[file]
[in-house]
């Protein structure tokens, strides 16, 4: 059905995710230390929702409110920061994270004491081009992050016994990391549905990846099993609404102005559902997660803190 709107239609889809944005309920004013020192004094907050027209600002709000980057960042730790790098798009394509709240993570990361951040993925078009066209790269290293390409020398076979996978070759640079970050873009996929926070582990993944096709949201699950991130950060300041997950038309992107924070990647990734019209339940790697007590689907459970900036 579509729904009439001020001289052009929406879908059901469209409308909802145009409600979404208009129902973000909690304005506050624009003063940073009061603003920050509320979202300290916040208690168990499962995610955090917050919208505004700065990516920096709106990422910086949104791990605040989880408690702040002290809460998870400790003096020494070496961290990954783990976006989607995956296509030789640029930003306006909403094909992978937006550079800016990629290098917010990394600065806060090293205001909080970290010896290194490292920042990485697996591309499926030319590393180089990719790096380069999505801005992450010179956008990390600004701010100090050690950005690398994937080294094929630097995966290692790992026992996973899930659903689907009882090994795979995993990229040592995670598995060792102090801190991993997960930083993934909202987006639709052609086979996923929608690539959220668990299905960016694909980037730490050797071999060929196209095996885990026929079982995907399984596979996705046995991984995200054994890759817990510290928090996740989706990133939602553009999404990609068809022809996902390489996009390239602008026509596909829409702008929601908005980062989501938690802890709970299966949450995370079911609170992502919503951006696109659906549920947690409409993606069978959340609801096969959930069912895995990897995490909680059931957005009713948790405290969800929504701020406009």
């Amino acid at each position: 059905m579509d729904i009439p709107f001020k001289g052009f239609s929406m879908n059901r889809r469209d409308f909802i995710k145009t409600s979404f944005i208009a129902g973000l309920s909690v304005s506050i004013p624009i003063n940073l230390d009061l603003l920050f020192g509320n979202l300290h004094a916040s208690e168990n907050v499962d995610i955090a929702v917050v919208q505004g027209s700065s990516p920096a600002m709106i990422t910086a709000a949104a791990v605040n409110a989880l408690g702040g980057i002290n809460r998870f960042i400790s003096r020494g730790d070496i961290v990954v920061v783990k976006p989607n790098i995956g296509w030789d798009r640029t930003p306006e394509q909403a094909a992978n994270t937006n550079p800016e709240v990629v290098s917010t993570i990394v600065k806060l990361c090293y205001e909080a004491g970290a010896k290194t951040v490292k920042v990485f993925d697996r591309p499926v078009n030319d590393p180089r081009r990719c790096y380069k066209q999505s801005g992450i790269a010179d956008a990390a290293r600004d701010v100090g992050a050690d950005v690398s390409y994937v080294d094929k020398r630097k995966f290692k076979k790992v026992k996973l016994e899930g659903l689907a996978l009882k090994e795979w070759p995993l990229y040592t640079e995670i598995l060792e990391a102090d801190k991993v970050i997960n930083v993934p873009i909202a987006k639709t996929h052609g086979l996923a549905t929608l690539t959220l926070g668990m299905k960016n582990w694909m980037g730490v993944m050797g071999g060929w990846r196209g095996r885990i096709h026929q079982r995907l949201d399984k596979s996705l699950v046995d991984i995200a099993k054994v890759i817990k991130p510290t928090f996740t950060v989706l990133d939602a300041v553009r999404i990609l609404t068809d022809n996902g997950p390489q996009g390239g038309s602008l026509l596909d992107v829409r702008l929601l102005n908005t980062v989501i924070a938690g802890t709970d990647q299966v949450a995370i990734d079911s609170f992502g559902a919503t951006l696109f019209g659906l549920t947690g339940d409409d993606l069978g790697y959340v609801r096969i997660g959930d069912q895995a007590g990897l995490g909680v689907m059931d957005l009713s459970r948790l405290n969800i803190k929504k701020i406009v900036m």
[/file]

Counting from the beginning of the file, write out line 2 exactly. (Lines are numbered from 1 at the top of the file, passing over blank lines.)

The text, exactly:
């Protein structure tokens, strides 16, 4: 059905995710230390929702409110920061994270004491081009992050016994990391549905990846099993609404102005559902997660803190 709107239609889809944005309920004013020192004094907050027209600002709000980057960042730790790098798009394509709240993570990361951040993925078009066209790269290293390409020398076979996978070759640079970050873009996929926070582990993944096709949201699950991130950060300041997950038309992107924070990647990734019209339940790697007590689907459970900036 579509729904009439001020001289052009929406879908059901469209409308909802145009409600979404208009129902973000909690304005506050624009003063940073009061603003920050509320979202300290916040208690168990499962995610955090917050919208505004700065990516920096709106990422910086949104791990605040989880408690702040002290809460998870400790003096020494070496961290990954783990976006989607995956296509030789640029930003306006909403094909992978937006550079800016990629290098917010990394600065806060090293205001909080970290010896290194490292920042990485697996591309499926030319590393180089990719790096380069999505801005992450010179956008990390600004701010100090050690950005690398994937080294094929630097995966290692790992026992996973899930659903689907009882090994795979995993990229040592995670598995060792102090801190991993997960930083993934909202987006639709052609086979996923929608690539959220668990299905960016694909980037730490050797071999060929196209095996885990026929079982995907399984596979996705046995991984995200054994890759817990510290928090996740989706990133939602553009999404990609068809022809996902390489996009390239602008026509596909829409702008929601908005980062989501938690802890709970299966949450995370079911609170992502919503951006696109659906549920947690409409993606069978959340609801096969959930069912895995990897995490909680059931957005009713948790405290969800929504701020406009």